This page has been archived. If you are looking for current materials, please visit the Measurement and Assessment Homepage.
Sustainable agriculture and rural development (SARD) practices have the potential to reduce hunger and poverty while sustaining the ecosystems that poor rural people rely on for their livelihoods. Farmers and local communities have developed many valuable approaches to SARD that could benefit other groups, but limited resources or political and social constraints have often hampered the uptake of exemplary practices or the sharing of lessons learned.
IISD and Agriculture and Agri-Food Canada are working with the Food and Agriculture Organization (FAO) under the Sustainable Agriculture and Rural Development (SARD) Initiative, to help civil society organizations and governments identify local successes in SARD and build capacities, particularly of the poorest and most disadvantaged groups, to adopt, replicate and scale up good practices.
In collaboration with civil society organizations, IISD will support the SARD Initiative in enhancing its Web-based Resource Facility. Currently hosted by FAO, the Resource Facility provides online access to information, expertise, training materials and case studies of good practices to assist rural communities in their progress toward SARD. The Resource Facility is built on a foundation of partnerships and collaboration with Major Groups, interested national governments, and rural communities involved in implementing good practices. A steering group will be established to provide advice, help identify resources and opportunities for collaboration, and communicate project activities.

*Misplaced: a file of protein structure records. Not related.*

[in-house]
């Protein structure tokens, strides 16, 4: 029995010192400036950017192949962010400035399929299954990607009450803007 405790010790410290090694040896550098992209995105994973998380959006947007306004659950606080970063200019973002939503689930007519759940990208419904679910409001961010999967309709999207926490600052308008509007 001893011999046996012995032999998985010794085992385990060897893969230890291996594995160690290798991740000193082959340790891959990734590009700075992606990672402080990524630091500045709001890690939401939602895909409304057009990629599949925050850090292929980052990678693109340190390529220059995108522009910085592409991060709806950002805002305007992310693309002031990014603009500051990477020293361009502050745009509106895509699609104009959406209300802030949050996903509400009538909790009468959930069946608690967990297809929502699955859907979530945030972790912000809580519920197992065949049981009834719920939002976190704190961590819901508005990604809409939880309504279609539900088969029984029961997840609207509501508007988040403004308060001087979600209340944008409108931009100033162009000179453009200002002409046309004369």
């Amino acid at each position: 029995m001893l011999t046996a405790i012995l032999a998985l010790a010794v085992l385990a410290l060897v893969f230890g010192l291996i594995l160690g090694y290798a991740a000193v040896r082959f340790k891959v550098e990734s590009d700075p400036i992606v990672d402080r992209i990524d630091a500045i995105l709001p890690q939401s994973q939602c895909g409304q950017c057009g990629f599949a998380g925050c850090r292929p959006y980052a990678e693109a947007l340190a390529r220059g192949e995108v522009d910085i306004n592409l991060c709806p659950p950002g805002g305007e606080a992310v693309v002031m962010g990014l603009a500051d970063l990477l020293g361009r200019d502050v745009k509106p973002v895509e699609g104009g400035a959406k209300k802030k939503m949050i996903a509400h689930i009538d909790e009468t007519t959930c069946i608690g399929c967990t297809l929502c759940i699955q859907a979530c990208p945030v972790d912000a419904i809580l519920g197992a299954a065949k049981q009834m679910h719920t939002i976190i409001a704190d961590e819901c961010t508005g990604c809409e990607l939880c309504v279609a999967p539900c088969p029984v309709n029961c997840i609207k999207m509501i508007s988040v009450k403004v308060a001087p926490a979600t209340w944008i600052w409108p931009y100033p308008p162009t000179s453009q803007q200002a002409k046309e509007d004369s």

A second stage in the project involves developing an analytical framework for ex-post testing of scaling-up principles and practice in developing countries based on selected case studies. Finally, a preliminary ex-post comparative analysis of successful and unsuccessful scaling-up efforts will be conducted in two developing countries (tentatively, in Guatemala and Kenya). A report on the results of this work will inform the ex-ante analysis of good practice, design and policy advocacy, and may suggest future application of this approach in Canada. The project continues through 2007–08.
For more information contact IISD Associate Jane Barr.